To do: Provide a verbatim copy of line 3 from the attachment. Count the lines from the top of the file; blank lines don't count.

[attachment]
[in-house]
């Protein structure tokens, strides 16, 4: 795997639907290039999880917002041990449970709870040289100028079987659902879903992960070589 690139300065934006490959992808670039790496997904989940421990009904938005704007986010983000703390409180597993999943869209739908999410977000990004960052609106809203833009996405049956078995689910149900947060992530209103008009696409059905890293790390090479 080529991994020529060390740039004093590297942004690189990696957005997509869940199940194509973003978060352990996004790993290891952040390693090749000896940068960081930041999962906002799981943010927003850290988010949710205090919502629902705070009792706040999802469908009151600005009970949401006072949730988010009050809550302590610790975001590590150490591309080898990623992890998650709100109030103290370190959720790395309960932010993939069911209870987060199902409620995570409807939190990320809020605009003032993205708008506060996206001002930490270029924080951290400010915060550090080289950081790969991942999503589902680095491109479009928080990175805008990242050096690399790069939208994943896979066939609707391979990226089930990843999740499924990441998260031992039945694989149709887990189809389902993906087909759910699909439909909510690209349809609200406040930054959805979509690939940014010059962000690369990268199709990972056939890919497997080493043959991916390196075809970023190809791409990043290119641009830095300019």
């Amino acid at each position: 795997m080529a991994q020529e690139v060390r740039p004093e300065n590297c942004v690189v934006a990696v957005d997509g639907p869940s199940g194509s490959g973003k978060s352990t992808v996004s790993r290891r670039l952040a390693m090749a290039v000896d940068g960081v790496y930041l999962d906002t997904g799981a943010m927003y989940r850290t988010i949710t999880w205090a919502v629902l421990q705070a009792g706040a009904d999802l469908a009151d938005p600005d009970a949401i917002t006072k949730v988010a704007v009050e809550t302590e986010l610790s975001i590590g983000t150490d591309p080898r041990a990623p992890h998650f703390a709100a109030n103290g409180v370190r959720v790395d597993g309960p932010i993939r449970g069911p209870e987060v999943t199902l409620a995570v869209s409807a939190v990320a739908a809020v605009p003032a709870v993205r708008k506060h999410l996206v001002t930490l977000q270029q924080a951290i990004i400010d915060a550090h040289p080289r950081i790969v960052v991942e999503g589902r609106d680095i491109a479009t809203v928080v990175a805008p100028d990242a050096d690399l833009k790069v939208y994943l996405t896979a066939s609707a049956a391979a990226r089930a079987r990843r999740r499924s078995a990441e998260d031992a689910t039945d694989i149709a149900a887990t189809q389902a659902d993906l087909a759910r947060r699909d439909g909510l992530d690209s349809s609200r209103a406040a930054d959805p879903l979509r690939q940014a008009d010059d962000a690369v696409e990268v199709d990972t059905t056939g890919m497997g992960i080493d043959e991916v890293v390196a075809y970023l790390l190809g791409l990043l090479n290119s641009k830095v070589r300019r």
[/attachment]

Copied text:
């Amino acid at each position: 795997m080529a991994q020529e690139v060390r740039p004093e300065n590297c942004v690189v934006a990696v957005d997509g639907p869940s199940g194509s490959g973003k978060s352990t992808v996004s790993r290891r670039l952040a390693m090749a290039v000896d940068g960081v790496y930041l999962d906002t997904g799981a943010m927003y989940r850290t988010i949710t999880w205090a919502v629902l421990q705070a009792g706040a009904d999802l469908a009151d938005p600005d009970a949401i917002t006072k949730v988010a704007v009050e809550t302590e986010l610790s975001i590590g983000t150490d591309p080898r041990a990623p992890h998650f703390a709100a109030n103290g409180v370190r959720v790395d597993g309960p932010i993939r449970g069911p209870e987060v999943t199902l409620a995570v869209s409807a939190v990320a739908a809020v605009p003032a709870v993205r708008k506060h999410l996206v001002t930490l977000q270029q924080a951290i990004i400010d915060a550090h040289p080289r950081i790969v960052v991942e999503g589902r609106d680095i491109a479009t809203v928080v990175a805008p100028d990242a050096d690399l833009k790069v939208y994943l996405t896979a066939s609707a049956a391979a990226r089930a079987r990843r999740r499924s078995a990441e998260d031992a689910t039945d694989i149709a149900a887990t189809q389902a659902d993906l087909a759910r947060r699909d439909g909510l992530d690209s349809s609200r209103a406040a930054d959805p879903l979509r690939q940014a008009d010059d962000a690369v696409e990268v199709d990972t059905t056939g890919m497997g992960i080493d043959e991916v890293v390196a075809y970023l790390l190809g791409l990043l090479n290119s641009k830095v070589r300019r």